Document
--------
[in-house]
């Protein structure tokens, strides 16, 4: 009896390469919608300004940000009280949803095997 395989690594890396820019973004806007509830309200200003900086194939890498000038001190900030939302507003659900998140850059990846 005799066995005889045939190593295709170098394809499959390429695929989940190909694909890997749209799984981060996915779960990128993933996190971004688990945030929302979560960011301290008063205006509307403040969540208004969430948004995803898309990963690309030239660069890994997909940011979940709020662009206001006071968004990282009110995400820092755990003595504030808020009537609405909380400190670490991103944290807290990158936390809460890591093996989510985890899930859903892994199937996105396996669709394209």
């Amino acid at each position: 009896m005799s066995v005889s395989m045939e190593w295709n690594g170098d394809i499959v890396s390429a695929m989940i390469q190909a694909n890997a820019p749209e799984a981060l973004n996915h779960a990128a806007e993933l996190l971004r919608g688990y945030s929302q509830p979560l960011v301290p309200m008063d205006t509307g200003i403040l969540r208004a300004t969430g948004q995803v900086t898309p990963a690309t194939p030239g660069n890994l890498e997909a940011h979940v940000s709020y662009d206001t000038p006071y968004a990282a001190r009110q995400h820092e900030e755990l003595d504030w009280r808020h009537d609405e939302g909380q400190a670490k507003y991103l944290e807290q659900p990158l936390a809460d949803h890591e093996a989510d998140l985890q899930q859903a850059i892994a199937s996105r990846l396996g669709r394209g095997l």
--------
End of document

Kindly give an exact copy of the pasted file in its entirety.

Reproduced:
[in-house]
């Protein structure tokens, strides 16, 4: 009896390469919608300004940000009280949803095997 395989690594890396820019973004806007509830309200200003900086194939890498000038001190900030939302507003659900998140850059990846 005799066995005889045939190593295709170098394809499959390429695929989940190909694909890997749209799984981060996915779960990128993933996190971004688990945030929302979560960011301290008063205006509307403040969540208004969430948004995803898309990963690309030239660069890994997909940011979940709020662009206001006071968004990282009110995400820092755990003595504030808020009537609405909380400190670490991103944290807290990158936390809460890591093996989510985890899930859903892994199937996105396996669709394209």
């Amino acid at each position: 009896m005799s066995v005889s395989m045939e190593w295709n690594g170098d394809i499959v890396s390429a695929m989940i390469q190909a694909n890997a820019p749209e799984a981060l973004n996915h779960a990128a806007e993933l996190l971004r919608g688990y945030s929302q509830p979560l960011v301290p309200m008063d205006t509307g200003i403040l969540r208004a300004t969430g948004q995803v900086t898309p990963a690309t194939p030239g660069n890994l890498e997909a940011h979940v940000s709020y662009d206001t000038p006071y968004a990282a001190r009110q995400h820092e900030e755990l003595d504030w009280r808020h009537d609405e939302g909380q400190a670490k507003y991103l944290e807290q659900p990158l936390a809460d949803h890591e093996a989510d998140l985890q899930q859903a850059i892994a199937s996105r990846l396996g669709r394209g095997l």